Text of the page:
Monday, December 14, 2015

Clovis now has an Urban Greening Master Plan

Clovis recently released an an "Urban Greening Master Plan," a new plan which calls for adding more trees, more green infrastructure, and promoting more sustainable transportation.

Now by recently, I do mean July, which is a little embarrassing. Embarrassing, because this is the first I have heard of it. Not only did I miss the release of the final plan, but I also missed the release of the draft, and nine public workshops held in 2014.

Although to be fair to me, a search through Google News reveals zero articles on the subject. Also, the final report shows the first community meeting with a grand total of 28 attendees (13 with white hair), and according to the workshop summaries, the 4th, 5th and 6th workshops had attendances ranging from 1 to 5 people.

The report however, is decent.

You can view the Final Plan (PDF) here.

So what's this plan about?

It builds on the 2010 Parks Master Plan, the 2011 Bicycle Master Plan, a 2012 Urban Forest Master Plan, and various area specific plans, including a 2012 Shaw Corridor Study.

Specifically, it calls upon the many (MANY) benefits of having a healthy urban forest, and of course, doing so in the context of the drought. For Clovis, they focus on reducing ambient air temperatures (via shade), improving air quality, and tying into storm-water management and bike/ped transportation.

 The goals of the plan are to:
  • Educate business 
  • Draw people outside
  • Utilize green infrastructure
  • Promote alternative transportation 
  • Grow the local economy
  • Implement previous recommendations 
  • Maximize partnerships

The plan itself is not amazing, but it does hit on some key points which the city has ignored in the past. One I find particularly important is the need for shade to promote bicycling and walking. The report also talks about how some streets are too wide, and could be made safer by using the extra space for trees.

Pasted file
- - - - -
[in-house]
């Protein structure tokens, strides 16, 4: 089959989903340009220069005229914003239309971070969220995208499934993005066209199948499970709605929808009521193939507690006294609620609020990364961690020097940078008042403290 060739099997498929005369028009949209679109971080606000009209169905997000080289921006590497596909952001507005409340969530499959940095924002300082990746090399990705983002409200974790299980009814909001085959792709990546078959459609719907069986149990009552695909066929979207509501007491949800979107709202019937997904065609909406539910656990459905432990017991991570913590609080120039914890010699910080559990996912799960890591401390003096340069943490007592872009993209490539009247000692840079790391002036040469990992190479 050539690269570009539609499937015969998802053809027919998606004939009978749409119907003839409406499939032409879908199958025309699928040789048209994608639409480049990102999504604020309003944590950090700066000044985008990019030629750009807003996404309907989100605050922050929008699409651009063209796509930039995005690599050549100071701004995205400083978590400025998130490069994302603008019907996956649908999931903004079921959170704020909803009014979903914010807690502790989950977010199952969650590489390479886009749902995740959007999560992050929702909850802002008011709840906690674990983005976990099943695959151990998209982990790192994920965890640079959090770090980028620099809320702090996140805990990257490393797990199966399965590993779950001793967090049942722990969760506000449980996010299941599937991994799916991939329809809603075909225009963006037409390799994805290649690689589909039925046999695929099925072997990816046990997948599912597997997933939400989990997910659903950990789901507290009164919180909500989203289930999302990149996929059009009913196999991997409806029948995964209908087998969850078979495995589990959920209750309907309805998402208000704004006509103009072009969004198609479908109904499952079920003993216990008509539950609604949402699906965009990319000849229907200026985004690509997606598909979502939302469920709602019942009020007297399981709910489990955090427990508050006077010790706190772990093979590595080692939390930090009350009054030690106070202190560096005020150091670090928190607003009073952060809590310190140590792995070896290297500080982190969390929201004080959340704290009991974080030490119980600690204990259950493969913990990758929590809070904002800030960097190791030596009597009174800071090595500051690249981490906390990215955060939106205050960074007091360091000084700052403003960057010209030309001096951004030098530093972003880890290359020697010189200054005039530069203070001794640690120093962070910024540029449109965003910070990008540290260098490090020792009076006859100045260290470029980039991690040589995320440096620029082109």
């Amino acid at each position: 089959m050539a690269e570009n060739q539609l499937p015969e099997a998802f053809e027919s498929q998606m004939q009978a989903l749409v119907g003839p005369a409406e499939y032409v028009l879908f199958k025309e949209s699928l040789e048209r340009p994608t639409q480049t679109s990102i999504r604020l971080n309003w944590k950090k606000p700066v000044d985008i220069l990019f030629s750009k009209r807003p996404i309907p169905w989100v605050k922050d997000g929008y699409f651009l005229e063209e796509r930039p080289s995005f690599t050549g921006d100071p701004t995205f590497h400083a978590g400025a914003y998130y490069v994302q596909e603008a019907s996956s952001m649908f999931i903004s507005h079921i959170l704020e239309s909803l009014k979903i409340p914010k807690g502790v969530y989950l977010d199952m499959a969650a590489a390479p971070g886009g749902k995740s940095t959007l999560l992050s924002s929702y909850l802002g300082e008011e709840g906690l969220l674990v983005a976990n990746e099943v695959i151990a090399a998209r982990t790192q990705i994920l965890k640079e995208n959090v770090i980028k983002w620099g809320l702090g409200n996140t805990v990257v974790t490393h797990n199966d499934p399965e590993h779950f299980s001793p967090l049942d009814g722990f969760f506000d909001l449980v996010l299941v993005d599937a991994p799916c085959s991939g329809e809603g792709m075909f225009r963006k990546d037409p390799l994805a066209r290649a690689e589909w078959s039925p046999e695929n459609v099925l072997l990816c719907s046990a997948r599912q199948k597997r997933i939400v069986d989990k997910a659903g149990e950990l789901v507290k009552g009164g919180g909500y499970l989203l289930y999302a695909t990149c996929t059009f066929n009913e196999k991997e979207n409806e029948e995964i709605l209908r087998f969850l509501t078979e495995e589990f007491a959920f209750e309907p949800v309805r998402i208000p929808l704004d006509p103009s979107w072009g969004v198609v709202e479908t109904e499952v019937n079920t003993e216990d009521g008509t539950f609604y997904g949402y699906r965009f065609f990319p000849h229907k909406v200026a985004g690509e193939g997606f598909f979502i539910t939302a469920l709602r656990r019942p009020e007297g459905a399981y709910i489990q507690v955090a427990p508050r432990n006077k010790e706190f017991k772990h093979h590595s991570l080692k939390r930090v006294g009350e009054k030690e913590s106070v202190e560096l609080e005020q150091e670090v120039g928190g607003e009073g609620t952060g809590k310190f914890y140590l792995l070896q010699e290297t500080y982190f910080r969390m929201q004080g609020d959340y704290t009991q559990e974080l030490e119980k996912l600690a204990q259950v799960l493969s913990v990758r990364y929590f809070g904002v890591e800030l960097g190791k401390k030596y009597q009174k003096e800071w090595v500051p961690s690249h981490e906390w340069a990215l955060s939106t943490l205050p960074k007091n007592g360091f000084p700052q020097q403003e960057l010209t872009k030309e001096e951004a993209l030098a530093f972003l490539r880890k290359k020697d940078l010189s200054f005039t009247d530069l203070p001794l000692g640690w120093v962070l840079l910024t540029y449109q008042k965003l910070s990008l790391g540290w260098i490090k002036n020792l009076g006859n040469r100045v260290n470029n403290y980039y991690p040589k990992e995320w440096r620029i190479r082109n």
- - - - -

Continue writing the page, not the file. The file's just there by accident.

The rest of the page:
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Note that while this is simply a concept, it is the first render I've seen coming out of Clovis that features green paint and a buffer for a bicycle lane, something not found at all in the area. 

The plan also talks about specific plant types, especially those that are drought tolerant and suitable for the region. 

Of course, the plan features talk about implementation. Fortunately, Clovis has a good record with implementation of the park and trail plan. What I specifically hope to see is the addition of green infrastructure that also calms traffic. That is, sidewalk extensions at corners with rain gardens. That's a concept foreign in Clovis, but one that is now on the radar thanks to this plan.

What is most likely to happen in the short term is a renewed effort on sustaining a healthy tree canopy in the commercial areas, especially Old Town. The report has the recommendations broken up by goal and time-frame, so they're worth checking out.

An again, speaking on outreach, the plan ends with summaries of the workshops. There were nine workshops, three for each "round". The middle three workshops had an attendance of "approximately 3 persons,"  "5 persons" and "1 member of the public who could only stay for fifteen minutes." Clovis, if you're going to hold public workshops, you need to learn how to actually engage the public, especially if you're going to pay 6 staffers to talk to a single person. Let me guess, there was a single ad placed in a weekday edition of the Fresno Bee?

Friday, December 11, 2015

Tijuana Airport is now directly connected to San Diego!

It's been a long time coming, but just this week a private company finally opened a new "terminal" in the US that connects you directly into the Tijuana airport.

An innovative privately operated international port of entry connecting San Diego with Tijuana’s A.L. Rodriguez International Airport launched operations on Wednesday, opening a new chapter in cross-border travel.